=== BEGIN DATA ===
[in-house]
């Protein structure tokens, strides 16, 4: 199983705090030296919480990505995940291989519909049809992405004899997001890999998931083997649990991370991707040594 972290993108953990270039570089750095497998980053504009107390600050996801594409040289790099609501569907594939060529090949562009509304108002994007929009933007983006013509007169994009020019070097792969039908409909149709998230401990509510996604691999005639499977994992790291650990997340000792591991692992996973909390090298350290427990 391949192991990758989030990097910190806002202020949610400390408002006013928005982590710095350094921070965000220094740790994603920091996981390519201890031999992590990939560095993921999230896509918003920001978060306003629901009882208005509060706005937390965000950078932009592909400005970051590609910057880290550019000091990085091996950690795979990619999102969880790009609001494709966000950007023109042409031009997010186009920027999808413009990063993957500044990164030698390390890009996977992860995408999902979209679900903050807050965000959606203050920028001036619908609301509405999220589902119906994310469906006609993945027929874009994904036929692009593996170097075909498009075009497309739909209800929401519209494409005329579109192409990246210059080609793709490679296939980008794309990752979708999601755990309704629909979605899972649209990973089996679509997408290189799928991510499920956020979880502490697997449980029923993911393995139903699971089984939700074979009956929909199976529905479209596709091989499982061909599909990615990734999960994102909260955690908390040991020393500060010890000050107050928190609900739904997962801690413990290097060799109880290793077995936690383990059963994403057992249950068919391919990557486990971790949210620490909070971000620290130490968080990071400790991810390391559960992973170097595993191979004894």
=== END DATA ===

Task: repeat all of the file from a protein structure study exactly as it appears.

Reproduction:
[in-house]
């Protein structure tokens, strides 16, 4: 199983705090030296919480990505995940291989519909049809992405004899997001890999998931083997649990991370991707040594 972290993108953990270039570089750095497998980053504009107390600050996801594409040289790099609501569907594939060529090949562009509304108002994007929009933007983006013509007169994009020019070097792969039908409909149709998230401990509510996604691999005639499977994992790291650990997340000792591991692992996973909390090298350290427990 391949192991990758989030990097910190806002202020949610400390408002006013928005982590710095350094921070965000220094740790994603920091996981390519201890031999992590990939560095993921999230896509918003920001978060306003629901009882208005509060706005937390965000950078932009592909400005970051590609910057880290550019000091990085091996950690795979990619999102969880790009609001494709966000950007023109042409031009997010186009920027999808413009990063993957500044990164030698390390890009996977992860995408999902979209679900903050807050965000959606203050920028001036619908609301509405999220589902119906994310469906006609993945027929874009994904036929692009593996170097075909498009075009497309739909209800929401519209494409005329579109192409990246210059080609793709490679296939980008794309990752979708999601755990309704629909979605899972649209990973089996679509997408290189799928991510499920956020979880502490697997449980029923993911393995139903699971089984939700074979009956929909199976529905479209596709091989499982061909599909990615990734999960994102909260955690908390040991020393500060010890000050107050928190609900739904997962801690413990290097060799109880290793077995936690383990059963994403057992249950068919391919990557486990971790949210620490909070971000620290130490968080990071400790991810390391559960992973170097595993191979004894």